Mean age of our patients was 59.3 years with the youngest & oldest being 37.0 & 69.5 years respectively.
Written informed consent was taken and the Departmental Ethical Committee approved the study.
Based on the quality of life, complaints, history and clinical examination- a questionnaire proforma was filled for each patient. Nine of the patients had stress incontinence (all after vaginal hysterectomy).
Previous history of one patient was that of Pulmonary Tuberculosis for which she had had a full course of anti-tubercular treatment and at the time of admission was symptom free. Prior to taking up the patient for surgery, presence of chronic cough & chronic constipation complaints were clearly addressed to.
Clinical examination was re-conducted for the presence of enterocoele (n = 9), cystocoele (n = 17), rectocoele (n = 23), genuine stress incontinence (n = 9).
Initially, bladder cathetrisation with 16 French indwelling foley's and tight vaginal packing done pre-operatively.
Technique employed included: transverse skin incision (Pfannenstiel) about 8 cm long at the level of anterior superior iliac spine. Rectus sheath was exposed by separating the subcutaneous adipose tissue from its surface for the entire length of the incision and about 2 cm in breadth.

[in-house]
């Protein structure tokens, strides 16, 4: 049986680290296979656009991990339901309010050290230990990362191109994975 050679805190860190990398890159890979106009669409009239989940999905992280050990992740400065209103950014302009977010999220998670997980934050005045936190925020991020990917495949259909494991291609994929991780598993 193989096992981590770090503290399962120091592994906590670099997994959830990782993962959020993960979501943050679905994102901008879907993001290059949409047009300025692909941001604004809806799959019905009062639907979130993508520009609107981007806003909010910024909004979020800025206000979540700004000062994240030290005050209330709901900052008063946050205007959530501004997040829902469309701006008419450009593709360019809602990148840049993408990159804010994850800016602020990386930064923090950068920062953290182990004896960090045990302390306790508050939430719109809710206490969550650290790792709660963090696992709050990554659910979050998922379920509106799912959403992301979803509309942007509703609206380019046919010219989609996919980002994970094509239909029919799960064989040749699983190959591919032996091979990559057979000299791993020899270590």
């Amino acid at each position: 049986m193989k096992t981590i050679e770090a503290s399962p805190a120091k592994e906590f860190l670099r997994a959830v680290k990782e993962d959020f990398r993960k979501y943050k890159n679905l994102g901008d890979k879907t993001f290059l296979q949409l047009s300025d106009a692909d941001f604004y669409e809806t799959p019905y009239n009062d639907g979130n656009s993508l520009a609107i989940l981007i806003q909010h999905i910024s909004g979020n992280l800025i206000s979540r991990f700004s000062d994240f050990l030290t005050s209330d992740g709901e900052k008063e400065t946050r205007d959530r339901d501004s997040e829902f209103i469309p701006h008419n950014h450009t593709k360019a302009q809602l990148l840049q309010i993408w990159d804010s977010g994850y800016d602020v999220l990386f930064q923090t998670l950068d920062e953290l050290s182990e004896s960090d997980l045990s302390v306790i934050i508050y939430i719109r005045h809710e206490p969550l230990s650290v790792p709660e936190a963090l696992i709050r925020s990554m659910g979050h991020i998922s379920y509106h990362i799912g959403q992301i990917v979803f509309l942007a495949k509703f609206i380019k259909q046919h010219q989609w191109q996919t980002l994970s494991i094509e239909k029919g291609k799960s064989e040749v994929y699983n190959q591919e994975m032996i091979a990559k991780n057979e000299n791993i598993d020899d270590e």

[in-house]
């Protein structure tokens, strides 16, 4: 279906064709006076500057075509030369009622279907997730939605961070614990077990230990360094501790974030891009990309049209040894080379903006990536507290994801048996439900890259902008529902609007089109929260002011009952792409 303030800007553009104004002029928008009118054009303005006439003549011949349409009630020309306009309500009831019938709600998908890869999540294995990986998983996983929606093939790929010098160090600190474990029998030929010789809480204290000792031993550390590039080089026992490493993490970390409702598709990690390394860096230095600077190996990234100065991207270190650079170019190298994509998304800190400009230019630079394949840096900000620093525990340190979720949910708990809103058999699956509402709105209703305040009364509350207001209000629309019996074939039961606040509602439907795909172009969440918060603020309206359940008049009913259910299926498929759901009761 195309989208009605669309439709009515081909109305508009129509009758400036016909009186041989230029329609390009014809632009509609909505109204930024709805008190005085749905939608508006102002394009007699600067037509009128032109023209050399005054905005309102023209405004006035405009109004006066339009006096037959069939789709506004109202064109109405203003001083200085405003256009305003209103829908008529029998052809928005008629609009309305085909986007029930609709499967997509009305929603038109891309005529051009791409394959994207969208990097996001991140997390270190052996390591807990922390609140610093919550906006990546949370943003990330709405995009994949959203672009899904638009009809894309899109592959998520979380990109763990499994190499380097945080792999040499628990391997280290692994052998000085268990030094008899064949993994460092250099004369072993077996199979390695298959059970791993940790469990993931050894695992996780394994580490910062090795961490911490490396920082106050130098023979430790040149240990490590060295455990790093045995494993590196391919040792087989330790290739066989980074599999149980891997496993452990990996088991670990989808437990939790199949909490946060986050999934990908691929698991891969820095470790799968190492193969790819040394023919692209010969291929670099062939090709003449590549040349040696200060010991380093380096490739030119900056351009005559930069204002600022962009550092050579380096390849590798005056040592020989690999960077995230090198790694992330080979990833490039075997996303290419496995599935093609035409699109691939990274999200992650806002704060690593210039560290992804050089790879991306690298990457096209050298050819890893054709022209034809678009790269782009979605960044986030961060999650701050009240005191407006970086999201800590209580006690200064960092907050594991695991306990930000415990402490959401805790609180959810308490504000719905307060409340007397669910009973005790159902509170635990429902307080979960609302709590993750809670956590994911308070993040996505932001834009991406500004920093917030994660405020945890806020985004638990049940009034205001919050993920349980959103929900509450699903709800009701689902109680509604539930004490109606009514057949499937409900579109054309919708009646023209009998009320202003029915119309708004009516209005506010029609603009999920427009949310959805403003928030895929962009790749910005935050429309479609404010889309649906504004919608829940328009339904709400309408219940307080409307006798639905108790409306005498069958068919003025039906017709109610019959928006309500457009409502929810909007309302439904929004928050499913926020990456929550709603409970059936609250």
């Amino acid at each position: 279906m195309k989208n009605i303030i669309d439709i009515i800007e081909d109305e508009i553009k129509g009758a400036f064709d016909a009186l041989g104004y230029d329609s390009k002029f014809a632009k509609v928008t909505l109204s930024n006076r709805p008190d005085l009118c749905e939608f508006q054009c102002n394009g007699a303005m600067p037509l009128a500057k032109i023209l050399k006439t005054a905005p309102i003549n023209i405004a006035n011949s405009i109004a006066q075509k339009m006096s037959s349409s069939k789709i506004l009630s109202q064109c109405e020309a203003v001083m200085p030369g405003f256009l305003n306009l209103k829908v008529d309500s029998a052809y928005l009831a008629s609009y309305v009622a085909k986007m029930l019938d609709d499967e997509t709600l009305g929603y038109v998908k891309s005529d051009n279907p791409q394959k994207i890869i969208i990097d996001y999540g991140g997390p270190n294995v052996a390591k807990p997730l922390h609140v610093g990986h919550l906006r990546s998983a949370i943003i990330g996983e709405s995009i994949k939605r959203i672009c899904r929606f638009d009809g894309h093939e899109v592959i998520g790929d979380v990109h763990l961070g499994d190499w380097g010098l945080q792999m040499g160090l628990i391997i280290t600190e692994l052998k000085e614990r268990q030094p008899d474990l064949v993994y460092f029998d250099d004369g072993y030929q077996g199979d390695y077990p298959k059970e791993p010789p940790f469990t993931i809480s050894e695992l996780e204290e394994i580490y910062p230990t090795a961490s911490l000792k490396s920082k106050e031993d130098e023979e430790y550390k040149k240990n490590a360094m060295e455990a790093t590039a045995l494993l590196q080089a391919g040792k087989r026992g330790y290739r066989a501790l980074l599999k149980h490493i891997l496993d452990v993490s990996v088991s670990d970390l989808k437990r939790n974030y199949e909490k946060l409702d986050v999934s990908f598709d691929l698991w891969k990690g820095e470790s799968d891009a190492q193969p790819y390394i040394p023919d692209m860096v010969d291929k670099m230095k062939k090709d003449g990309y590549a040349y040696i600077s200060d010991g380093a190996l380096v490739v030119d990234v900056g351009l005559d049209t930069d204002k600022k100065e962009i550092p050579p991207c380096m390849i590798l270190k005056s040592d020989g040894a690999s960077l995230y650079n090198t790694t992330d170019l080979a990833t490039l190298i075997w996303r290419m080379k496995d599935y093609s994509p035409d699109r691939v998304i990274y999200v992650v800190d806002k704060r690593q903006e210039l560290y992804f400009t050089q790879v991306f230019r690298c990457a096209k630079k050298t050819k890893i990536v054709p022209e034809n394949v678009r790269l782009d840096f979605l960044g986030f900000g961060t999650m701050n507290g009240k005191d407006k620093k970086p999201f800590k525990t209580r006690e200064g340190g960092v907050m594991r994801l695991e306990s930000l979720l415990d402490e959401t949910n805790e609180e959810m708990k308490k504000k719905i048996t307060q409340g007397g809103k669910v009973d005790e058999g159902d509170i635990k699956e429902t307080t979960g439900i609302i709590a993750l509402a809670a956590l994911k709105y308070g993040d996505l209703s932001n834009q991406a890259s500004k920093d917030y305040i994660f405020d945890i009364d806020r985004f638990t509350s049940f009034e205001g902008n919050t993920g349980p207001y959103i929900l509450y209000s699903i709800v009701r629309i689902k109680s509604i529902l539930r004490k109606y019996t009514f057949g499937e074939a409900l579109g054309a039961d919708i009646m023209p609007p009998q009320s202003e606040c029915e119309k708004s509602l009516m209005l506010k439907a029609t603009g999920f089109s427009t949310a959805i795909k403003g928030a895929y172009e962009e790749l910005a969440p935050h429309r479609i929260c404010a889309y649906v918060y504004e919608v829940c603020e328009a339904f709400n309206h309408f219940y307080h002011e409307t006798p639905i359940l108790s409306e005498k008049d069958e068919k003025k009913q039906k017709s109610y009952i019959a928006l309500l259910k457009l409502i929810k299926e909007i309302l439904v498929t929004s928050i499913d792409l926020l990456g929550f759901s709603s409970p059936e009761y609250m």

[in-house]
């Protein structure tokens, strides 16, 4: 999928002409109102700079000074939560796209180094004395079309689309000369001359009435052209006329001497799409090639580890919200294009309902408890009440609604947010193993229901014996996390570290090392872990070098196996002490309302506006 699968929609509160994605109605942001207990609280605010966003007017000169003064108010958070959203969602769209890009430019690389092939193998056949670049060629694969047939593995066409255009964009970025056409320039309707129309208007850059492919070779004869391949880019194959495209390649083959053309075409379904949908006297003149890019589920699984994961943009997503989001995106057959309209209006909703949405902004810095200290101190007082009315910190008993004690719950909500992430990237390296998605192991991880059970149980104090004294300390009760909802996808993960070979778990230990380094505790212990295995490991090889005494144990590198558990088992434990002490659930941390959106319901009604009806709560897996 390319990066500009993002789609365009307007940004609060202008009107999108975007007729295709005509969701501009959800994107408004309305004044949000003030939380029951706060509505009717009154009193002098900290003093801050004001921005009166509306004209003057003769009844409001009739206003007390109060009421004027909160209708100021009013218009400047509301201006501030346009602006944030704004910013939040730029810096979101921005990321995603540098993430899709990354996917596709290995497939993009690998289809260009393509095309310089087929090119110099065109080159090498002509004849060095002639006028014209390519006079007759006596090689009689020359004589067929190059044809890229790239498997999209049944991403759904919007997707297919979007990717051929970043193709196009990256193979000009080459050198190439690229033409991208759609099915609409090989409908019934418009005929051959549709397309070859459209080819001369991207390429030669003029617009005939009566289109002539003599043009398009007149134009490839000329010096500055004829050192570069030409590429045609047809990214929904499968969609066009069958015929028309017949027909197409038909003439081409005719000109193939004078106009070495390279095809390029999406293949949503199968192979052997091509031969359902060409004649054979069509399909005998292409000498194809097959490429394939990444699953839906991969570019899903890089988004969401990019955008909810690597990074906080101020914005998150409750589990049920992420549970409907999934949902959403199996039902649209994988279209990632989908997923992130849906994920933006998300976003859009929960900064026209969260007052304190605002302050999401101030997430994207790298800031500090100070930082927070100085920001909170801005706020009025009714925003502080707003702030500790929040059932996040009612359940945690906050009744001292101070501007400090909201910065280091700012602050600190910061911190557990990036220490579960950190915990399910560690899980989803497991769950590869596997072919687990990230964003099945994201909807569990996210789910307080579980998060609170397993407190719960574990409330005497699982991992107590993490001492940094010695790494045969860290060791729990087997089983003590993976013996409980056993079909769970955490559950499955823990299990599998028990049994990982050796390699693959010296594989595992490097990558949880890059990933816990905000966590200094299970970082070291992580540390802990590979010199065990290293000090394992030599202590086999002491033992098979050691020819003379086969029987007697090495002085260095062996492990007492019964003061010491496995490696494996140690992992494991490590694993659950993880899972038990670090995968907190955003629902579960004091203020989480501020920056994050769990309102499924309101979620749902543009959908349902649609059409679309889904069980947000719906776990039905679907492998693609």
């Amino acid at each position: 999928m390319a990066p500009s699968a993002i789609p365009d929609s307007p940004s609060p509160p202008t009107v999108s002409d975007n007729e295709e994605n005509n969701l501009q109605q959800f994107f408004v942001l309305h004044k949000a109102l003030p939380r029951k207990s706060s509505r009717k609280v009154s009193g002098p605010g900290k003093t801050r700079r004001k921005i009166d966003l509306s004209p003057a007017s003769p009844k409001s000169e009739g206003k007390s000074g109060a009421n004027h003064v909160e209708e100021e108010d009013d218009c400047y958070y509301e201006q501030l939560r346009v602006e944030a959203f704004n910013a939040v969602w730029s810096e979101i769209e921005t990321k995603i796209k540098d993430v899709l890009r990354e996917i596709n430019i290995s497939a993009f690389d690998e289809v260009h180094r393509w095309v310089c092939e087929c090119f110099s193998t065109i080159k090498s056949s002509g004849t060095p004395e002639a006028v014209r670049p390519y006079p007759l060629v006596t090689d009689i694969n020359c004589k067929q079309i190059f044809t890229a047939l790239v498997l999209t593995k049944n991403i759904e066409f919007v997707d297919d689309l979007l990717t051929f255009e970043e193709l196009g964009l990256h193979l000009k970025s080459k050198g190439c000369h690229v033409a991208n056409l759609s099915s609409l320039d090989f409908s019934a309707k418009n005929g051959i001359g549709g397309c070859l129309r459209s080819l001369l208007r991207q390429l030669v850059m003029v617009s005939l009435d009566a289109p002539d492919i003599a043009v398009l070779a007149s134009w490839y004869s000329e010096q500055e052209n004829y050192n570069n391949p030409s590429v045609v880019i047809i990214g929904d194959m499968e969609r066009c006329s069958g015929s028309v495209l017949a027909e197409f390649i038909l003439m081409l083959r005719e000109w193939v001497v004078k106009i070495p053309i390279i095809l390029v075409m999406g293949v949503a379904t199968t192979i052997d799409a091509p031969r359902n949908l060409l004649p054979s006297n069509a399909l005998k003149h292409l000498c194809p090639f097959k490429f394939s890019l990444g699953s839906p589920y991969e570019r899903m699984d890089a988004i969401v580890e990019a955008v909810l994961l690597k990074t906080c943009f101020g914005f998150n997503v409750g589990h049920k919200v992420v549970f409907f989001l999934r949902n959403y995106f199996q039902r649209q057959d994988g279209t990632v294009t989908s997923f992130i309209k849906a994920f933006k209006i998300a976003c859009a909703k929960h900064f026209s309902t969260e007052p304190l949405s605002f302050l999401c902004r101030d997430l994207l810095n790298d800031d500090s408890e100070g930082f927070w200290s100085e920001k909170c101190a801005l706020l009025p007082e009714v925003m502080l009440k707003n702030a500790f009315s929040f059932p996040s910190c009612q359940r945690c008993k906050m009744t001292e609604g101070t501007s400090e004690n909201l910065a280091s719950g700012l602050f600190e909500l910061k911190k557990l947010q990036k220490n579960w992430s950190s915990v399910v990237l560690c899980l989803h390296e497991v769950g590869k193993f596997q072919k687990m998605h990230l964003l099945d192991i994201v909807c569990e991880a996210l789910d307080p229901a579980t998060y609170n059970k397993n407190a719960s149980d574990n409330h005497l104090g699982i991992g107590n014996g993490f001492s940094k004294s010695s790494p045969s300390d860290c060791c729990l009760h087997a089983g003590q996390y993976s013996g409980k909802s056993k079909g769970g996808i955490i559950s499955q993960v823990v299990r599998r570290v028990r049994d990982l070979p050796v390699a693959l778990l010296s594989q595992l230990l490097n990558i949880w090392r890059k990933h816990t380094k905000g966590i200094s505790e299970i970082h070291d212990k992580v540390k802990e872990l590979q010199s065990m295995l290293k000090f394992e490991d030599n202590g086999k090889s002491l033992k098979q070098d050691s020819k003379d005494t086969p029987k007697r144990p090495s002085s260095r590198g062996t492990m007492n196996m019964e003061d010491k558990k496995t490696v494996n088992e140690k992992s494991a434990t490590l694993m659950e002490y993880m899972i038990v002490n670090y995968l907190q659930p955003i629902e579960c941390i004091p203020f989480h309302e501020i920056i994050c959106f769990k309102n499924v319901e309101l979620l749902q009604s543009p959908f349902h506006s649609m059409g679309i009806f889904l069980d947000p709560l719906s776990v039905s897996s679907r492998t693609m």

Re-peritonisation accomplished by suturing the incised peritoneum on the vault with chromic catgut no. 1-0.
Patients having enterocoele were treated with Moschowitz operation. In those nine patients having stress incontinence, concomitant pubovaginal sling repair was carried out.
Abdomen was closed in layers after securing haemostasis and removing the sponge pack.
Sub-cuticular sutures were applied in all the cases.
Vaginal packing done prior to surgery, removed.
In cases with rectocele, perineorrhaphy with levator myorrhaphy was done followed by vaginal packing for 24 hrs in such cases.
Intra venous fluids continued for about 24 hrs and injectable antibiotics for 36 hours. Oral fluids were offered after the bowel sounds appeared (on an average after 24 hours). Patient was made ambulatory 24-36 hours following surgery.
Catheter was removed after 24 hours except in patients who underwent anti-incontinence repair alongwith, where it was taken out after 5 days post-operatively.
Mean operating time was approximately 52 minutes: those cases in whom only anterior abdominal wall colpopexy was done the procedure was accomplished in 47 minutes but in those cases in whom additional surgical procedures were required like